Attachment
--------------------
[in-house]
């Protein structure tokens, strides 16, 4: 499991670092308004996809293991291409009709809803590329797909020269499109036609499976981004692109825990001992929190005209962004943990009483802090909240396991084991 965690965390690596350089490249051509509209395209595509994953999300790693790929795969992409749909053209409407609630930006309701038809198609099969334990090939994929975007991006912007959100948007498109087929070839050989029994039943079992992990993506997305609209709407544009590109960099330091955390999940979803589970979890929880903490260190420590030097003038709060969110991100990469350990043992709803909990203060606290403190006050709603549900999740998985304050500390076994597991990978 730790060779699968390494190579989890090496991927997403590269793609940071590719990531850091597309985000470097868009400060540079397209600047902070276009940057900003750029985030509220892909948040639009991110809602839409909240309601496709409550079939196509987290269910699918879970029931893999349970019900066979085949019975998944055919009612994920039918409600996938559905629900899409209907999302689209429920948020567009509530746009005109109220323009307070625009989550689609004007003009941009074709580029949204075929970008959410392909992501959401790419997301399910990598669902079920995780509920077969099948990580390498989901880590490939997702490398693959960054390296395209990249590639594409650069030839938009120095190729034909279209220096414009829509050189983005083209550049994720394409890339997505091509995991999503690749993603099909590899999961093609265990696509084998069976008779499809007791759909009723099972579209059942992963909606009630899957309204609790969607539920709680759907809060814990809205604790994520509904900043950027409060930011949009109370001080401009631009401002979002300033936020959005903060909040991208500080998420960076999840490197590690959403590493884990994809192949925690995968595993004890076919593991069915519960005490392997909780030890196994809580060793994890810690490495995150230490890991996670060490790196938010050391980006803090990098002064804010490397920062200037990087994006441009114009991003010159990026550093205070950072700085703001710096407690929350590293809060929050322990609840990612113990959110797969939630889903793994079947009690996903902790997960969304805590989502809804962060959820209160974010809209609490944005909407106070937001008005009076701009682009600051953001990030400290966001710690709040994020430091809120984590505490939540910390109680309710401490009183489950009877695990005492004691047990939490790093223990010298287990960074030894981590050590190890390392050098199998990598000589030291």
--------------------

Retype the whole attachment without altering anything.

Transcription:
[in-house]
């Protein structure tokens, strides 16, 4: 499991670092308004996809293991291409009709809803590329797909020269499109036609499976981004692109825990001992929190005209962004943990009483802090909240396991084991 965690965390690596350089490249051509509209395209595509994953999300790693790929795969992409749909053209409407609630930006309701038809198609099969334990090939994929975007991006912007959100948007498109087929070839050989029994039943079992992990993506997305609209709407544009590109960099330091955390999940979803589970979890929880903490260190420590030097003038709060969110991100990469350990043992709803909990203060606290403190006050709603549900999740998985304050500390076994597991990978 730790060779699968390494190579989890090496991927997403590269793609940071590719990531850091597309985000470097868009400060540079397209600047902070276009940057900003750029985030509220892909948040639009991110809602839409909240309601496709409550079939196509987290269910699918879970029931893999349970019900066979085949019975998944055919009612994920039918409600996938559905629900899409209907999302689209429920948020567009509530746009005109109220323009307070625009989550689609004007003009941009074709580029949204075929970008959410392909992501959401790419997301399910990598669902079920995780509920077969099948990580390498989901880590490939997702490398693959960054390296395209990249590639594409650069030839938009120095190729034909279209220096414009829509050189983005083209550049994720394409890339997505091509995991999503690749993603099909590899999961093609265990696509084998069976008779499809007791759909009723099972579209059942992963909606009630899957309204609790969607539920709680759907809060814990809205604790994520509904900043950027409060930011949009109370001080401009631009401002979002300033936020959005903060909040991208500080998420960076999840490197590690959403590493884990994809192949925690995968595993004890076919593991069915519960005490392997909780030890196994809580060793994890810690490495995150230490890991996670060490790196938010050391980006803090990098002064804010490397920062200037990087994006441009114009991003010159990026550093205070950072700085703001710096407690929350590293809060929050322990609840990612113990959110797969939630889903793994079947009690996903902790997960969304805590989502809804962060959820209160974010809209609490944005909407106070937001008005009076701009682009600051953001990030400290966001710690709040994020430091809120984590505490939540910390109680309710401490009183489950009877695990005492004691047990939490790093223990010298287990960074030894981590050590190890390392050098199998990598000589030291």